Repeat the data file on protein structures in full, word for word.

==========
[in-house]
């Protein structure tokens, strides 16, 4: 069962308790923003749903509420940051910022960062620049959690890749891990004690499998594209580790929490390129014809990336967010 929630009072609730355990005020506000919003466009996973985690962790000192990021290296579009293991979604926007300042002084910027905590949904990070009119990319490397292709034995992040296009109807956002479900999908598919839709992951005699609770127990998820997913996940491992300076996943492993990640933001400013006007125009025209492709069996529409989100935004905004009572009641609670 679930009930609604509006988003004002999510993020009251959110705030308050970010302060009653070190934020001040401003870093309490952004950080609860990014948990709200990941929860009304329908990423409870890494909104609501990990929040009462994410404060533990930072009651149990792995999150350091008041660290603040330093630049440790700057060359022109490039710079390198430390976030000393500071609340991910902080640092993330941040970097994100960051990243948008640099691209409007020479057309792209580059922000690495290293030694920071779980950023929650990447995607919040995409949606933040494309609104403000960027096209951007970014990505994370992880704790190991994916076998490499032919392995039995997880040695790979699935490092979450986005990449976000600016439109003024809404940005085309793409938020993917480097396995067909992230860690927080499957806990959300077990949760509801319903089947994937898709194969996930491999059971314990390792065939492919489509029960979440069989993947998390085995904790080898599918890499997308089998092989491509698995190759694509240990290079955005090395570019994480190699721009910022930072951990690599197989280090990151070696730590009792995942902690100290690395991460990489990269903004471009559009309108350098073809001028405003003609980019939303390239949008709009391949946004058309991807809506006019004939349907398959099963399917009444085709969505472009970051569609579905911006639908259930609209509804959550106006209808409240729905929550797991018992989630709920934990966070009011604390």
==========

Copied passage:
[in-house]
């Protein structure tokens, strides 16, 4: 069962308790923003749903509420940051910022960062620049959690890749891990004690499998594209580790929490390129014809990336967010 929630009072609730355990005020506000919003466009996973985690962790000192990021290296579009293991979604926007300042002084910027905590949904990070009119990319490397292709034995992040296009109807956002479900999908598919839709992951005699609770127990998820997913996940491992300076996943492993990640933001400013006007125009025209492709069996529409989100935004905004009572009641609670 679930009930609604509006988003004002999510993020009251959110705030308050970010302060009653070190934020001040401003870093309490952004950080609860990014948990709200990941929860009304329908990423409870890494909104609501990990929040009462994410404060533990930072009651149990792995999150350091008041660290603040330093630049440790700057060359022109490039710079390198430390976030000393500071609340991910902080640092993330941040970097994100960051990243948008640099691209409007020479057309792209580059922000690495290293030694920071779980950023929650990447995607919040995409949606933040494309609104403000960027096209951007970014990505994370992880704790190991994916076998490499032919392995039995997880040695790979699935490092979450986005990449976000600016439109003024809404940005085309793409938020993917480097396995067909992230860690927080499957806990959300077990949760509801319903089947994937898709194969996930491999059971314990390792065939492919489509029960979440069989993947998390085995904790080898599918890499997308089998092989491509698995190759694509240990290079955005090395570019994480190699721009910022930072951990690599197989280090990151070696730590009792995942902690100290690395991460990489990269903004471009559009309108350098073809001028405003003609980019939303390239949008709009391949946004058309991807809506006019004939349907398959099963399917009444085709969505472009970051569609579905911006639908259930609209509804959550106006209808409240729905929550797991018992989630709920934990966070009011604390």